If you like good science fiction, if you like film noir, if you like animation not intended for children, then track down and watch Renaissance.
What’s big, round, and cost a gazillion dollars – all in order to just smash things? Why, the Large Hadron Collider, of course.
At least that might be the impression you take away from the first part of today’s Sixty Symbols video.
Oh, there’s actually a lot of good science and decent imagery in the video, as well. But it’s an odd mix of being too simplistic and then on the other hand assuming that you understand a fair amount of physics. The explanations are good, if a little basic – but then there are repeated use of images showing the energy traces from collisions (in both two and three dimensions) without much in the way of explanations of what it is you are seeing. Someone who doesn’t understand those might easily come to a conclusion that they’re some kind of explosion (which they are, but not in the sense most people think) and think that the whole thing is dangerous (which it is, but only if the multiple safety features fail). That there have been some problems with this massive machine which resulted in a segment of superconducting magnets breaking loose and dumping a ton of liquid helium into the tunnel doesn’t help matters. These are the sorts of things which may well have contributed to the nonsensical fears in the popular press about the LHC creating a black hole and destroying the Earth.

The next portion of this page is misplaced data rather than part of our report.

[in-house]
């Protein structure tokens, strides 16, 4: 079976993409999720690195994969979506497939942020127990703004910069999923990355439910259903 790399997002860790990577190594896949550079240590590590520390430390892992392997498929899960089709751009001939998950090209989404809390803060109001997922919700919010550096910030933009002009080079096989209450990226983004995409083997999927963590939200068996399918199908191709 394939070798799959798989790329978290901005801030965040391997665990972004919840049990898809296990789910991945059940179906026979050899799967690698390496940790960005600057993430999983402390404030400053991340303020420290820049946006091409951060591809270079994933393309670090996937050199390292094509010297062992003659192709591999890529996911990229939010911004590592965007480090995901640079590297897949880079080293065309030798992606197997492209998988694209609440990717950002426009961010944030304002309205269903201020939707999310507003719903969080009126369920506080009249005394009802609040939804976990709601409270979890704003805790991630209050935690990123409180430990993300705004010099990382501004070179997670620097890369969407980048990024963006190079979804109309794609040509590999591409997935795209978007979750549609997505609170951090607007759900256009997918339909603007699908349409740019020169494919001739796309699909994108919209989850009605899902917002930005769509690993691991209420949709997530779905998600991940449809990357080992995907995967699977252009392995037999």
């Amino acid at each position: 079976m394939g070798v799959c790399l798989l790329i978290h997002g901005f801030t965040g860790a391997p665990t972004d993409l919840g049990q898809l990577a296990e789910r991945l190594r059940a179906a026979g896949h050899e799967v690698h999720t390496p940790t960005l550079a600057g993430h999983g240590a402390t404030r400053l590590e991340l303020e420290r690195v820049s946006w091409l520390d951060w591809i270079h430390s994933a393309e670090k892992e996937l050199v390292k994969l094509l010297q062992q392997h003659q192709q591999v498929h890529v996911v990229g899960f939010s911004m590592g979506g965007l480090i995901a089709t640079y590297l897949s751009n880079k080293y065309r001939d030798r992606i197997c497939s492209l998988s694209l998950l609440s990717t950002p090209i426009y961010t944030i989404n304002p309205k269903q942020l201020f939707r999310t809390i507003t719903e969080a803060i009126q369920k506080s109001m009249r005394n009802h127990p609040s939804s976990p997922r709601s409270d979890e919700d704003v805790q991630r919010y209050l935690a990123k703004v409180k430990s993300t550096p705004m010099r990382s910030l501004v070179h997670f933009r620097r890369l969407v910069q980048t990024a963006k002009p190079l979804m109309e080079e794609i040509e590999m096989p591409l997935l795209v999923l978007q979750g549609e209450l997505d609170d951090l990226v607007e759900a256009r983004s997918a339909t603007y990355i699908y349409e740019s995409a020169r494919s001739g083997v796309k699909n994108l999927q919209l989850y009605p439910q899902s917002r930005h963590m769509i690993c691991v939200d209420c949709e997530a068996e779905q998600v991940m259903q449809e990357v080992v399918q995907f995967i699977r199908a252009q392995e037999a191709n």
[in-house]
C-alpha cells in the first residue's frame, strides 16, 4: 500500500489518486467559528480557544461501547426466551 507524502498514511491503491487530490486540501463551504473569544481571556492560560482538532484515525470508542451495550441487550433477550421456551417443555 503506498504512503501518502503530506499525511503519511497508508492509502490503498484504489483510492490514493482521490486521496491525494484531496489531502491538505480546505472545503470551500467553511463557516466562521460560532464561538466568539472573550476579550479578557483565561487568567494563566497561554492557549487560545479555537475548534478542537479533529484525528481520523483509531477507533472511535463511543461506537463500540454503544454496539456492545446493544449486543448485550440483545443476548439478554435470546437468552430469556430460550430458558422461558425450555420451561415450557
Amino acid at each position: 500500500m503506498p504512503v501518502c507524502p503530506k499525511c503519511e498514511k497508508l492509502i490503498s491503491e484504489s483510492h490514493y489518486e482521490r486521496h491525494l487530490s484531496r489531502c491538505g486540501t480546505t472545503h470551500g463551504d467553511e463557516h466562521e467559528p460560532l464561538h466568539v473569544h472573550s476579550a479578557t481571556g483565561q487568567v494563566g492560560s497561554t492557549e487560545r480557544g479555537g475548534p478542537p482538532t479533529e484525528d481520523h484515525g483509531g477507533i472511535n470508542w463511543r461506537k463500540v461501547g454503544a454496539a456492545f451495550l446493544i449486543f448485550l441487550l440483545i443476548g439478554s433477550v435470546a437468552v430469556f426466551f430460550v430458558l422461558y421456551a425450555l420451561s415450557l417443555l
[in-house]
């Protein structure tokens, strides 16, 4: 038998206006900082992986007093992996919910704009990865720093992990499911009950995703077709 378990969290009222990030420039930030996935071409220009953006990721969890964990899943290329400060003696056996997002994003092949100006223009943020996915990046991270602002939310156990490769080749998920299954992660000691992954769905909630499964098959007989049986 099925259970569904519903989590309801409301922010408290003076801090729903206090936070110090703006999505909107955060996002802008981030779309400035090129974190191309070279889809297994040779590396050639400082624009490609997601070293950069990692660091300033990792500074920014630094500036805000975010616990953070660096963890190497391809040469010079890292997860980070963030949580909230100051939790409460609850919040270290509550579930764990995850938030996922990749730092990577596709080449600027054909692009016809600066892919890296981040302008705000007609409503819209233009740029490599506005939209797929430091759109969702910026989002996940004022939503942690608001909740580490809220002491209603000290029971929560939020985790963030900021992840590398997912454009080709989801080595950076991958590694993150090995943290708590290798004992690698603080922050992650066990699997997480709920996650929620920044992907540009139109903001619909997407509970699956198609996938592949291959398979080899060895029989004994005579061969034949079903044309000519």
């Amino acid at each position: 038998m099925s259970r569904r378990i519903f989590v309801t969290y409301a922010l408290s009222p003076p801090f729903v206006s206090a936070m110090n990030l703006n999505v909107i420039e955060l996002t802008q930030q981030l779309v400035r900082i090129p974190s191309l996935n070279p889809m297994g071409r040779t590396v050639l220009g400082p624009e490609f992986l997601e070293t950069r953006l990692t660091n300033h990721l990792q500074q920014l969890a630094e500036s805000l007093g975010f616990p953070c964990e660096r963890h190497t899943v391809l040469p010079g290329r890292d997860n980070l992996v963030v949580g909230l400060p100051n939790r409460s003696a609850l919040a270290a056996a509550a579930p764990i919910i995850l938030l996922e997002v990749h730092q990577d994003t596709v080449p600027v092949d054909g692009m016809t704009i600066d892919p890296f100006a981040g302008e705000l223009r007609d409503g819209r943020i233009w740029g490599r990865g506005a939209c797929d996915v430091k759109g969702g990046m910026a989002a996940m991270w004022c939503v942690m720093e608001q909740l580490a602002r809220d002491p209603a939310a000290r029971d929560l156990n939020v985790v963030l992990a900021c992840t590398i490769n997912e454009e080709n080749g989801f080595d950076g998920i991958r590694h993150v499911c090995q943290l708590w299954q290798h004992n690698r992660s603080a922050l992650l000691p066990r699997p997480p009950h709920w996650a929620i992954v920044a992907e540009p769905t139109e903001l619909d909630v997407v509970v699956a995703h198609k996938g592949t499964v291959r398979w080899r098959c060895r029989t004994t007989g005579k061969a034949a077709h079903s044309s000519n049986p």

Anyway, it’s a good video, if you ignore some of these problems. I did learn a couple of things from it (I didn’t realize that they were getting their particles accelerated to within 10 meters-per-second of the speed of light, for example). And I like that they did address how basic scientific research leads to real world applications which more than pay for themselves in the aggregate, though that almost seemed like an afterthought at the end of the video. So if you get a chance, check it out.
That’s an exchange in today’s Sixty Symbols video, on the subject of asteroids:
But the point is made clearer as the scientist explains that the threat is unlikely – yet, if we had a major impact, the results would be catastrophic.
However, the bulk of the relatively short (6:36) vid is just talking about the asteroid belt, and how it is now thought to be a planetary body which failed to form, due to the gravitational effects of the other planets. One good item was discussion of how even though this is the case, the vastness of space is such that the chances of encountering an asteroid while traversing the belt is very remote.
It would have been nice if they talked about project WISE, which was used to detect some 25,000 new asteroids recently. But I suppose it was important that they talked about the 1970s video game “Asteroids”, instead.
Today’s Sixty Symbols video is about neutrinos, represented by the symbol: